GIJN’s Data Journalism Top 10: El Salvador’s Corpses, Searching for Women, Merging Data

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What’s the global data journalism community tweeting about this week? Our NodeXL #ddj mapping from December 31, 2018 to Jan 6, 2019 finds experts sharing their thoughts on machine learning in journalism with @storybench, @funkeinterativ and @webk1d‘s useful tool to merge datasets, @pewresearch‘s overview of female under-representation in online image searches, and an analysis by @EDHNoticias on corpses sent back to El Salvador.

Machine Learning in Journalism

Journalists can utilize machine learning as part of investigative reporting, or as a day-to-day tool to make repetitive tasks easier. Storybench gathered thoughts from experts in the industry about the advantages and pitfalls of using machine learning for journalism, whether it is truly necessary and the problem of algorithmic accountability.

Analyzing Dead Bodies Sent Back El Salvador

El Diario De Hoy investigated repatriation data for deceased Salvadorans. Between January 2009 and March 2018, 1,248 bodies were repatriated to El Salvador. The leading cause of death: homicide, followed by traffic accidents.

Merge Datasets with One Tool

Looking to merge datasets? Funke Interaktiv and Webkid’s Geo Data Merger tool is an open source tool which can handle json, csv, geojson and topojson files.

Searching for Women Online

The Pew Research Center used machine vision to study and analyze gender in online image search results and then compare those results with real-world gender composition data in the workforce. Researchers found that women were underrepresented in online images, when compared to their actual participation rates in majority of the jobs examined.

Data Journalism Handbook 2

Haven’t had time to read through the initial 21 chapters of the Data Journalism Handbook 2? You’re in luck, here’s a summary from AlJazeera Labs’ data journalist Mohammed Haddad, who shared 10 key takeaways from the book.

Compelling Arguments with Data

This 2017 presentation from Tableau research scientist Robert Kosara resurfaced. Here he is on the difference between storytelling and data presentation, as well as how to present data in a compelling way, with examples from the late Swedish statistician Hans Rosling.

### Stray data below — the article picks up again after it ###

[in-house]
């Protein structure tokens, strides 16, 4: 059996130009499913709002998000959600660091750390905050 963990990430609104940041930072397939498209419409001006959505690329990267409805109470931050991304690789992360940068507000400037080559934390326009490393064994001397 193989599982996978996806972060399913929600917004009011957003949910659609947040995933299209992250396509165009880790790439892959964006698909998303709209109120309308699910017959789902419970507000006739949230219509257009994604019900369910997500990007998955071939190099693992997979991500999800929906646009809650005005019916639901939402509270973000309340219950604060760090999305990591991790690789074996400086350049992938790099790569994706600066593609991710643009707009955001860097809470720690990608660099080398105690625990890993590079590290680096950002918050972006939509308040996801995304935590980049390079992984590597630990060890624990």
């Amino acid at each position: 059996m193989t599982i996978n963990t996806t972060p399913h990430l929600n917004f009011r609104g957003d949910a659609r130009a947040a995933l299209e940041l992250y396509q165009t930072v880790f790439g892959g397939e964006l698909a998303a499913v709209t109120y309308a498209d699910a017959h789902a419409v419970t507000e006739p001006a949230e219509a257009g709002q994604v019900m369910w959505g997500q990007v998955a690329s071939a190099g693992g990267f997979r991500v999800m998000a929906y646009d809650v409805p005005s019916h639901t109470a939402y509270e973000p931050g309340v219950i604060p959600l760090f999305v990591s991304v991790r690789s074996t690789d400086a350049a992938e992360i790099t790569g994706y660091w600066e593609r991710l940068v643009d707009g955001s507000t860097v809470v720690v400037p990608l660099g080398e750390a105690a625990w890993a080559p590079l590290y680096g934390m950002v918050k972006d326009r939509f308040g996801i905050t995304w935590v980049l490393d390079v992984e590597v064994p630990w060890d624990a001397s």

Illustrating National Railway Delays

BBC England’s charts illustrate the problems facing Great Britain’s train network, including the causes of delays over 32 years, the influence of staff shortages and the level of passenger frustration. The code (#Python scraper and #R analysis) and analysis of the story is on github.

The Future of Data Analysis

This 2016 presentation by statistician Dr Edward Tufte has resurfaced online, thanks to Alberto Cairo. Here he is on the relationship between evidence, inference and conclusions: “Data analysis is about turning information into conclusions. Analytical thinking is about assessing and evaluating the relationship between information and conclusions.”

Computation + Data Journalism Symposium

This gathering in Miami — a celebration and synthesis of new ways to find and tell news stories with, by and about data and algorithms — is just three weeks away. The symposium will include topics such as the human touch in automated fact-checking, photomation or fauxtomation, and using algorithms to investigate algorithms and society. Register here.

Data Bulletin (in Turkish)

From interviews with data journalists to data journalism playbooks, the VOYD Veri bulletin will alert you to the latest tips and tools in the data journalism world, seen through Turkish eyes. Subscribe here.


Thanks, once again, to Marc Smith of Connected Action for gathering the links and graphing them.

Eunice Au is GIJN’s program coordinator. Previously, she was a Malaysia correspondent for Singapore’s The Straits Times, and a journalist at the New Straits Times. She has also written for The Sun, Malaysian Today and Madam Chair.

 

For a look at Marc Smith’s mapping on #ddj on Twitter, check out this map.

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